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fig8: Expression pattern of laminin and CD11c and anatomic localization of viral nucleic acids of LCMV ARM53b and clone-13 in the spleen. Detection of laminin and CD11c in whole spleen sections. (a) Laminin was detected with a rabbit anti–mouse laminin-1 antibody and a FITC-labeled secondary antibody (green). CD11c was detected with a hamster anti-CD11c antibody and a rhodamine-X–conjugated secondary antibody (red). Overlapping fluorescence appears in yellow, since a rhodamine-X/FITC double filter device was used. Localization of laminin in the marginal zone of the white pulp. (b) Laminin was stained with rabbit anti–laminin-1 antibody using an HRP-conjugated secondary antibody and DAB as a chromophore. Sections were counter stained with hematoxylin and eosin. Laminin staining of a single white pulp area. (c and d) Laminin was detected with a rabbit anti–laminin-1 antibody and a Texas red–conjugated secondary antibody (c). Secondary antibody is shown only in d. Detection of viral nucleic acids of LCMV clone-13 (e) and ARM53b (f) within the spleen 3 d after infection. Spleen sections from mice infected 3 d before with 2 × 106 pfu (i.v.) clone-13 (e), ARM53b (f), or mock infection (g) were examined by in situ hybridization using a digoxigenin-labeled riboprobe specific for LCMV-NP. MZ, marginal zone; RP, red pulp; WP, white pulp. Bars: (a) 200 μm; (b–g) 50 μm.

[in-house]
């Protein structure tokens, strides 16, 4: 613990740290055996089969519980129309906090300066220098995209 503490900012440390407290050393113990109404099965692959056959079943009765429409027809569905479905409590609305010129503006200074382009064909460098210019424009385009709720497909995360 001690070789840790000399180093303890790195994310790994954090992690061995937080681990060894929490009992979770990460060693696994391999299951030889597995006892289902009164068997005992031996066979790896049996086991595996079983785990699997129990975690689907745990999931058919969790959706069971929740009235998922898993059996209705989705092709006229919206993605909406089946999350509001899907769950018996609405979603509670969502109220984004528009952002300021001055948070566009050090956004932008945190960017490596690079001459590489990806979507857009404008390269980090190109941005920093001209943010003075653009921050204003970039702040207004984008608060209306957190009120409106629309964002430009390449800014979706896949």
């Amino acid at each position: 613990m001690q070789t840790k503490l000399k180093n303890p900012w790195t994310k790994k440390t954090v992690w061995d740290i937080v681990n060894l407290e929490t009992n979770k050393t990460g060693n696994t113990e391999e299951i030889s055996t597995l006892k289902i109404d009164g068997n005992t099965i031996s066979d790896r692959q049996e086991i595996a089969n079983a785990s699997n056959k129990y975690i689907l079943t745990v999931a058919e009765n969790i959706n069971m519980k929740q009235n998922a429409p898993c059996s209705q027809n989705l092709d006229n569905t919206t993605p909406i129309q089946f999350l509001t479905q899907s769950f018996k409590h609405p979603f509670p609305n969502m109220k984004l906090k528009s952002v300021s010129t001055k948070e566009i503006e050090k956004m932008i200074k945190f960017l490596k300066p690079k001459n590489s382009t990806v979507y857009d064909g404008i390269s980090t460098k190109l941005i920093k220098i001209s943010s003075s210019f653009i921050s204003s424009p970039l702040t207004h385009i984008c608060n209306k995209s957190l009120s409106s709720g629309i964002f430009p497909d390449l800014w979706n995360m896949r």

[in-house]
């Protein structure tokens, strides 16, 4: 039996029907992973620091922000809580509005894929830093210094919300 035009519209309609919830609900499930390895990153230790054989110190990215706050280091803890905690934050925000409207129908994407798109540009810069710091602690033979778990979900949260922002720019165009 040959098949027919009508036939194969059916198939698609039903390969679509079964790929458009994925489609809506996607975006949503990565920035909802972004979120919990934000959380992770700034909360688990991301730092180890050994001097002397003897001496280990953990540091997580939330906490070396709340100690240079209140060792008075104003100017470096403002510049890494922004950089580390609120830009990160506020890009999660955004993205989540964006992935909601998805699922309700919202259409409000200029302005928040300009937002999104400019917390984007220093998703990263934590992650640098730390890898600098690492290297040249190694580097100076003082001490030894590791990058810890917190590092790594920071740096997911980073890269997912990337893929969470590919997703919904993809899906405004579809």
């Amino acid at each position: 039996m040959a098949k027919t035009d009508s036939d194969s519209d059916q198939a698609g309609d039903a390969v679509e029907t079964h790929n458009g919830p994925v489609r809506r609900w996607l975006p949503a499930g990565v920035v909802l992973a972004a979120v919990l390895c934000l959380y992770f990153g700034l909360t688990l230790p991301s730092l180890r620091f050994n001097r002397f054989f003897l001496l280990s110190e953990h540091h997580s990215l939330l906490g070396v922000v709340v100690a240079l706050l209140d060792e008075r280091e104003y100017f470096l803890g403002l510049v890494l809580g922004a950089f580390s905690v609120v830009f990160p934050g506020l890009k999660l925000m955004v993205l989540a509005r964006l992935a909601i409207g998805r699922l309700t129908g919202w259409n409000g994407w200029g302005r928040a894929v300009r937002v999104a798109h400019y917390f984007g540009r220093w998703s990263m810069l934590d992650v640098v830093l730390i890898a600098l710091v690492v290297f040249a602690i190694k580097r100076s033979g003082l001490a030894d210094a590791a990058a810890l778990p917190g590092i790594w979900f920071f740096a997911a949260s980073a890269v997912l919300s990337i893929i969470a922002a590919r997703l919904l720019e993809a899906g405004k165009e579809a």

Mentions: Since earlier studies revealed a strikingly different tropism between LCMV ARM53b and clone-13 in spleen (Borrow et al., 1995; Sevilla et al., 2000), we compared the expression of laminin with the expression of the DC marker CD11c and the infection pattern of ARM53b and clone-13 in this tissue. Immunohistochemical analysis revealed intense laminin expression in the marginal zone at the periphery of the white pulp and surrounding blood vessels (Fig. 8, a, b, and c) with comparatively minimal staining in the surrounding red pulp. CD11c+ cell clusters were detected mainly in these laminin-rich areas as illustrated by the extensive overlap between laminin and CD11c staining (Fig. 8 a). Concurrently, the anatomic distribution of ARM53b and clone-13 was examined 3 d after infection with 2 × 106 plaque-forming units (pfu) of virus (i.v.) using a digoxigenin-labeled probe to LCMV-NP and in situ hybridization (Fig. 8, e and f) and compared with the localization of laminin (Fig. 8, b and c). Consistent with previous studies (Borrow et al., 1995; Fig. 4), LCMV clone-13 localized predominantly to cells in the marginal zone and white pulp (Fig. 8 e), whereas ARM53b localized primarily to cells in the red pulp (Fig. 8 f). Infection of cells in the marginal zone of the white pulp with clone-13 colocalized with the expression of laminin and CD11c. In contrast, there was a disassociation between infection with ARM53b, which was limited to the surrounding red pulp with the expression of laminin.


Molecular analysis of the interaction of LCMV with its cellular receptor [alpha]-dystroglycan.

Kunz S, Sevilla N, McGavern DB, Campbell KP, Oldstone MB - J. Cell Biol. (2001)